Troupe 1096 and the Challenges of Online Theatre

Dakota Gervais, Reporter

Last school year the unthinkable happened for Troupe 1096: the show was stopped. 

This was the case for Troupe 1096’s upperclassmen production, A Chorus Line. It was difficult to transfer an already-worked-on play to a digital production in a short period of time. It was heartbreaking for the seniors, who had to let their final production at Durango High School be called off. 

However, the Troupe didn’t want that to be the case this year and has decided to do Zoom productions on pieces like George Orwell’s 1984. While everyone is happy to produce plays again, switching to online production has revealed new issues for the Troupe to confront. 

“Scheduling has been very difficult this year. It’s hard to ‘read the energy’ of the rehearsal or the meeting. I’m really good when I’m in the room to pick up on subtleties of knowing what needs to be said, or done, or how to explain something or give a note …  Online, it’s a whole different ball game. You never know if something truly lands,” said Benjamin Mattson, the director of Troupe 1096.

Going digital has made it harder to connect with the audience, which is a crucial part of theatre. “The great joy of theater is interacting with the audience,” said junior Maya Mouret, a member of Troupe 1096.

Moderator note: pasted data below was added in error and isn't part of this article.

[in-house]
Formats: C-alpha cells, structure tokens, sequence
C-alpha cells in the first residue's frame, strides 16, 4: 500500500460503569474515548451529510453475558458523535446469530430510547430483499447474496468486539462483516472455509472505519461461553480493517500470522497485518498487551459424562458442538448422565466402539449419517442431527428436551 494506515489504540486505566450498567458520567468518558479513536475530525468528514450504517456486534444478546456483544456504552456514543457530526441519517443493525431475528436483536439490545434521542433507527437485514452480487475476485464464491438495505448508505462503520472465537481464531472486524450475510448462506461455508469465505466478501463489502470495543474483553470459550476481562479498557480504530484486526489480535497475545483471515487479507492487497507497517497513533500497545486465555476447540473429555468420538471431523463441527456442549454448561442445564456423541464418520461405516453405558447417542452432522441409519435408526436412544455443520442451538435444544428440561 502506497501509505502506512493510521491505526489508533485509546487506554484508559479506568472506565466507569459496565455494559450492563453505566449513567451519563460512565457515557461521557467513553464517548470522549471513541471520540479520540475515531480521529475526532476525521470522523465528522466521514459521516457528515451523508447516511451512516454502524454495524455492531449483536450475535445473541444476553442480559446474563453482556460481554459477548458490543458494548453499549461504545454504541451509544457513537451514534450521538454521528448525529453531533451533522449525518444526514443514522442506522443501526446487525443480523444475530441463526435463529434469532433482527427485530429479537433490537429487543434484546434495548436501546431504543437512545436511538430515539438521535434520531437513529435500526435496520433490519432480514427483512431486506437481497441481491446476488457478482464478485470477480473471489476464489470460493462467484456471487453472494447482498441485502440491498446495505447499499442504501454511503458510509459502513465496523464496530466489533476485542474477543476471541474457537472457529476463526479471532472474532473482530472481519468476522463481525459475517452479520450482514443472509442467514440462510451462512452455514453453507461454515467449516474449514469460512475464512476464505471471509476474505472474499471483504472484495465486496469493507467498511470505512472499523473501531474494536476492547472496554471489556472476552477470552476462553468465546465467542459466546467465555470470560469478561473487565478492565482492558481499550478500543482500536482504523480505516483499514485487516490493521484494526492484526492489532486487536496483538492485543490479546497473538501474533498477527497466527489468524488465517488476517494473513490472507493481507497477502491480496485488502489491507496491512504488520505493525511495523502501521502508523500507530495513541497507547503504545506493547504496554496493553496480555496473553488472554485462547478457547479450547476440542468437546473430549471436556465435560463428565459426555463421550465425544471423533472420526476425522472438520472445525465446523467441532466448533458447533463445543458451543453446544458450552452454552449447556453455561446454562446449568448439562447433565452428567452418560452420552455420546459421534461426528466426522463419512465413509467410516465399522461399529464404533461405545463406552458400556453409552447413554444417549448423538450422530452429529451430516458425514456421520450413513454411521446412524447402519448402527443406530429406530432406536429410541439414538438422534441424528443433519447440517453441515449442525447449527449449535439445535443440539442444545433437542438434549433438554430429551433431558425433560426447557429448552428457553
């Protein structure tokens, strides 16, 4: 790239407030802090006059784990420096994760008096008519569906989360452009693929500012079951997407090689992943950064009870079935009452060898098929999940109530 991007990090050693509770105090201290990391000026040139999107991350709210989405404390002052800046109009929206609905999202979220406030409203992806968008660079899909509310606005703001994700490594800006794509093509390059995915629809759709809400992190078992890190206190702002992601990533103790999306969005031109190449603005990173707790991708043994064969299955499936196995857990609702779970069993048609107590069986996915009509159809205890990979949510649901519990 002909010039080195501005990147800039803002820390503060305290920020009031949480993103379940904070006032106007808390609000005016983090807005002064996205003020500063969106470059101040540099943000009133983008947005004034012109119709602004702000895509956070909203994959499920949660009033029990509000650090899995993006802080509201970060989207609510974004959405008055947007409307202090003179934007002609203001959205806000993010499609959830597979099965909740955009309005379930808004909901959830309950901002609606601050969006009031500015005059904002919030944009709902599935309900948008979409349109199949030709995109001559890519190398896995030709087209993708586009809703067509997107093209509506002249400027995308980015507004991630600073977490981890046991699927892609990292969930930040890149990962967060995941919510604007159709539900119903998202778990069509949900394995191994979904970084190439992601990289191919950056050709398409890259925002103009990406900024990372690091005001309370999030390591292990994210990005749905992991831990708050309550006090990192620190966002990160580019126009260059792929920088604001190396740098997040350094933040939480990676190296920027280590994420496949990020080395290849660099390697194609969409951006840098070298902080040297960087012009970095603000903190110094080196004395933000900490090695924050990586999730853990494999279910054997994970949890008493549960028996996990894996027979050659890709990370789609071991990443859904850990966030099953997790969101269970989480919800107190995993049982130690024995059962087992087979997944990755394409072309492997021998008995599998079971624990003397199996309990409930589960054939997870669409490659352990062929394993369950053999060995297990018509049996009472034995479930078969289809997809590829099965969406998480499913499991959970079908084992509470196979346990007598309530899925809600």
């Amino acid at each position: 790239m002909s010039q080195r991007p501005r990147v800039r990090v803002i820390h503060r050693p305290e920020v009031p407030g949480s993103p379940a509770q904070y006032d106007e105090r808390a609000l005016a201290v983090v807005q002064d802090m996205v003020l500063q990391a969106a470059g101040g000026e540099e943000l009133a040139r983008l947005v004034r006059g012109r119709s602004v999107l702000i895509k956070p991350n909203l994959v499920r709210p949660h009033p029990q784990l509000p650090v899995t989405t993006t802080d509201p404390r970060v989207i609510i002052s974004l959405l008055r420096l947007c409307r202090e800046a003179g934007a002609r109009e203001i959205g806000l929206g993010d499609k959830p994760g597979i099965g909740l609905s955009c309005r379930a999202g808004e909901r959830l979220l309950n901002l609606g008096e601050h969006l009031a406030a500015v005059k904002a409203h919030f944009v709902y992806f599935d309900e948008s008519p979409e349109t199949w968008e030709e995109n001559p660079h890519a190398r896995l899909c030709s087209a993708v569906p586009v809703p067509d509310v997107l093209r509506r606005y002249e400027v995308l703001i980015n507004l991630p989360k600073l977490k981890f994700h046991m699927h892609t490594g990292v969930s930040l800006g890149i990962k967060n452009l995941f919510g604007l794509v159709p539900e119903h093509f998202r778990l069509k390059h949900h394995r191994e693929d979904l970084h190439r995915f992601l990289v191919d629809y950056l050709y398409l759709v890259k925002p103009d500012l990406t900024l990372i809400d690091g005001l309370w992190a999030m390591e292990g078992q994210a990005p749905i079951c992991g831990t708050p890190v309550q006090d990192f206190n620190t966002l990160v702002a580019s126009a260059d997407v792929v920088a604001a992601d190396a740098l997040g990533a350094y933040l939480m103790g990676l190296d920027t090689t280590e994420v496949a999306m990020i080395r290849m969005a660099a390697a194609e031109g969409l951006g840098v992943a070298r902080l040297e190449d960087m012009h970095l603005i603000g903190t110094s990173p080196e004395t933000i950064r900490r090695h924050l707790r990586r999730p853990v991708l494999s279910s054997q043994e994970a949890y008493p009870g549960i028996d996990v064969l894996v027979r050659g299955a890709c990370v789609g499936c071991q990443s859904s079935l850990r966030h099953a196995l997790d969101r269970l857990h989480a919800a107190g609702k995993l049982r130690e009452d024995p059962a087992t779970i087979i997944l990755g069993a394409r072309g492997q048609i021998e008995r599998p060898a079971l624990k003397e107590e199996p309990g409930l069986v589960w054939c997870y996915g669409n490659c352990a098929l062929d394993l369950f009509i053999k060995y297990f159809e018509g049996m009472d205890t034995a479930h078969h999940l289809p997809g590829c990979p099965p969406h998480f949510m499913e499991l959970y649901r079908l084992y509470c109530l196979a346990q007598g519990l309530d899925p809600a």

Although there are some difficulties, there are also some benefits of working online. 

“It’s always good to think in new ways and try to be creative with the restrictions you are given. Using new technology to tell the story of 1984 is a great way to test out this new theatre environment,” says Mattson. 

This flexibility in putting on a production is one of the great things about theater. However, even with these new experiences and ways to make a production happen, not being able to see the troupe and everyone who helps out has been a struggle for everyone involved. 

 “There are a lot of things that I miss about doing these shows in person. The feel of a family is always so much stronger and the adrenaline rush of walking out on stage in front of an audience who has their full attention on you is amazing,” said Aiden Hurley, a sophomore who joined the Troupe the first chance he got in his freshman year during the production of the Little Mermaid.

This year has seen so many hardships and barriers in many different ways. Not being able to see the family in Troupe 1096 has definitely been one of those difficulties, but with everyone’s perseverance and dedication to theater, they will be able to make a great show even in the hardest of times.